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Welcome to WFAEats — a fun adventure where we explore all things tasty and interesting in the Charlotte food scene. We want to share stories, recipes and culinary escapades and hear about yours!

WFAEats: When Less Is More

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In a world of over-the-top cocktails, a new trend is brewing: simpler drinks made from fewer ingredients, and with lower levels of alcohol.

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Cocktail maven Maggie Hoffman has written a brand-new book, The One Bottle Cocktail: More than 80 Recipes with Fresh Ingredients and a Single Spirit. It hits the sweet spot for aficionados who want tasty, modern drinks but don’t always have an assortment of liqueurs, vermouths, or hard-to-find ingredients on hand. “There’s no Amaro, no aperitif wines, no Absinthe. Just one bottle of booze…and ingredients you can find at your favorite grocery store.”

The book is divided into chapters by spirit, so it’s easy for readers to flip to their favorites and proceed accordingly. Hoffman includes simple recipes to craft DIY versions of the flavored syrups that can be pricey to buy when stocking a home bar. Check out the author’s version of a classic Sidecar cocktail that swaps out Cointreau for apricot jam.

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Drew Lazor and the editors of Punch take a different approach with Session Cocktails: Low-Alcohol Drinks for Any Occasion. The book contains more than 50 recipes for “low proof drinks that refresh and intrigue without sacrificing flavor or integrity.” The concept: cocktails that allow drinkers to leave a session of drinking – think a brunch or baby shower – much less likely to be inebriated than they would following a night of pounding down drinks designed to maximize the bang for your buck.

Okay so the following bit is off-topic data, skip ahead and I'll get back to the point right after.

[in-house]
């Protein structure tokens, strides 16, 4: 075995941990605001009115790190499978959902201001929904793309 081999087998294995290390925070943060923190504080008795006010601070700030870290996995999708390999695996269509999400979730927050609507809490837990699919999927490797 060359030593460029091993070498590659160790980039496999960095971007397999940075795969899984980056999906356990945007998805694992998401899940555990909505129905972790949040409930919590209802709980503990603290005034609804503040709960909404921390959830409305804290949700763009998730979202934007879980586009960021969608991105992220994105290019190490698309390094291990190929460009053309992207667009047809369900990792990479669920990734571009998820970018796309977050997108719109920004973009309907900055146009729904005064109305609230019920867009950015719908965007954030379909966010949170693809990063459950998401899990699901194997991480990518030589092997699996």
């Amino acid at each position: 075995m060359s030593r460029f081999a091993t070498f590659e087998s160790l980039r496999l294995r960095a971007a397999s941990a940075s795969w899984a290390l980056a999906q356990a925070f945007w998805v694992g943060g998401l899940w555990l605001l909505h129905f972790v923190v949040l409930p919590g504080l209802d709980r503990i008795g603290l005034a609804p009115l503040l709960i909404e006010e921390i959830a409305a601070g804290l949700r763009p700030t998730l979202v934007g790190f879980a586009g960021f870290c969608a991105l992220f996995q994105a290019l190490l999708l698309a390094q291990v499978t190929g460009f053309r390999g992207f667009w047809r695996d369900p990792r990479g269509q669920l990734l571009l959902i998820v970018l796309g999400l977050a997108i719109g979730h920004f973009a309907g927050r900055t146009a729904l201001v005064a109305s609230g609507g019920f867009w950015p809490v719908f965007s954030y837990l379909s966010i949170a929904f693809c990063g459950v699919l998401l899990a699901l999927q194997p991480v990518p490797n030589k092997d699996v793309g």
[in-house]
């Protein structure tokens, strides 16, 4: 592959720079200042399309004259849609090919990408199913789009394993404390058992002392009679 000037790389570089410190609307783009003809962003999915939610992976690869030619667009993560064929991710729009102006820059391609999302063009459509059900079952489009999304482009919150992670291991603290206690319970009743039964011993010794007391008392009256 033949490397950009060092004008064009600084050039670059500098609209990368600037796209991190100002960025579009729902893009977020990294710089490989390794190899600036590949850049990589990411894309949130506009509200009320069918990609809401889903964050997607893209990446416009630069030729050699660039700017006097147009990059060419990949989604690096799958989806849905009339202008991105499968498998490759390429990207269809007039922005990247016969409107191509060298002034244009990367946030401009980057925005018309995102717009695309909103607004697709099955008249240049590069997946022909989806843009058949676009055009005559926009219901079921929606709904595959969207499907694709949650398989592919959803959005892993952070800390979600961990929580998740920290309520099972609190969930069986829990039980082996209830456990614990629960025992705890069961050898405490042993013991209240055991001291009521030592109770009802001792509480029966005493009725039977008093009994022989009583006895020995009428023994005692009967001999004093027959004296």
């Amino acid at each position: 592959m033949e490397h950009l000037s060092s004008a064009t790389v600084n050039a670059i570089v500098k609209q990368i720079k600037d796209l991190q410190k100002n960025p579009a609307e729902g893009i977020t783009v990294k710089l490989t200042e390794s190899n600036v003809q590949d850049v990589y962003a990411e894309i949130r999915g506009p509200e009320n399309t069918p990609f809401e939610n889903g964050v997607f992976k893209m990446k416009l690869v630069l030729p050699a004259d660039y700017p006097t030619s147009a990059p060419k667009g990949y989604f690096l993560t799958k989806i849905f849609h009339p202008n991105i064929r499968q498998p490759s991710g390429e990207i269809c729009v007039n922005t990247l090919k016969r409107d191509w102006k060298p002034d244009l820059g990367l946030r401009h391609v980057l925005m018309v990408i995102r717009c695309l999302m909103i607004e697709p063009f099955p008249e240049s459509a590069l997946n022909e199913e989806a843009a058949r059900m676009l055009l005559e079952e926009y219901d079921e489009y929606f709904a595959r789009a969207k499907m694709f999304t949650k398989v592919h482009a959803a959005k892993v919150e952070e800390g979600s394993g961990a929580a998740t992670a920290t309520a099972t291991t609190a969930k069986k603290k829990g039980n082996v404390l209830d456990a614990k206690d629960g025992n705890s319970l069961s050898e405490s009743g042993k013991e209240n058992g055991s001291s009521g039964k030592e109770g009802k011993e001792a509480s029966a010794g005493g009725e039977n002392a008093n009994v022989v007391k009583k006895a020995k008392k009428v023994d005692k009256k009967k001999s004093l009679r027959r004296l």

A concise cocktail history ties the rebirth of session cocktails to the end of the “Fuzzy Navel-heavy 1980s,” when mixologists began digging back into historical recipes for cups, cobblers, and other such concoctions. That has led to a new era of lighter cocktails with inventive flavors derived from artful combinations rather than high proof. Starting with the “session” versions of a Margarita, Manhattan, or Dark ’n’ Stormy is an easy way to try out this trend.

If perusing and choosing from among the slew of new books about cocktails and drinking becomes overwhelming, there’s a “lighter” tome to take care of that, too. Drinking Distilled: A User’s Manual by Jeffrey Morgenthaler isn’t just a clever title. It’s fun and fast reference of history, lore, and etiquette that includes offbeat but useful tips on such topics as “Drinking at the Office” (see: co-workers, clients, your boss), and the heretofore unspoken rules of what, where, and when to drink (see: “Once the sun goes down, you can’t drink a Bloody Mary in public”). Especially helpful are the hints on bar behavior and getting what you want from your bartender. Do say: “I’d like something low-alcohol and refreshing.” Do not say: “What should I have?”

Wine or whiskey, sake or sherry, shaken or stirred – it’s the season to lighten up when lifting a glass. Enjoy!

Amy Rogers writes WFAEats, a fun adventure where we explore all things tasty and tackle the meatier side of the food scene in and around Charlotte.

Amy Rogers is the author of Hungry for Home: Stories of Food from Across the Carolinas and Red Pepper Fudge and Blue Ribbon Biscuits. Her writing has also been featured in Cornbread Nation 1: The Best of Southern Food Writing, the Oxford American, and the Charlotte Observer. She is founding publisher of the award-winning Novello Festival Press. She received a Creative Artist Fellowship from the Arts and Science Council, and was the first person to receive the award for non-fiction writing. Her reporting has also won multiple awards from the N.C. Working Press Association. She has been Writer in Residence at the Wildacres Center, and a program presenter at dozens of events, festivals, arts centers, schools, and other venues. Amy Rogers considers herself “Southern by choice,” and is a food and culture commentator for NPR station WFAE.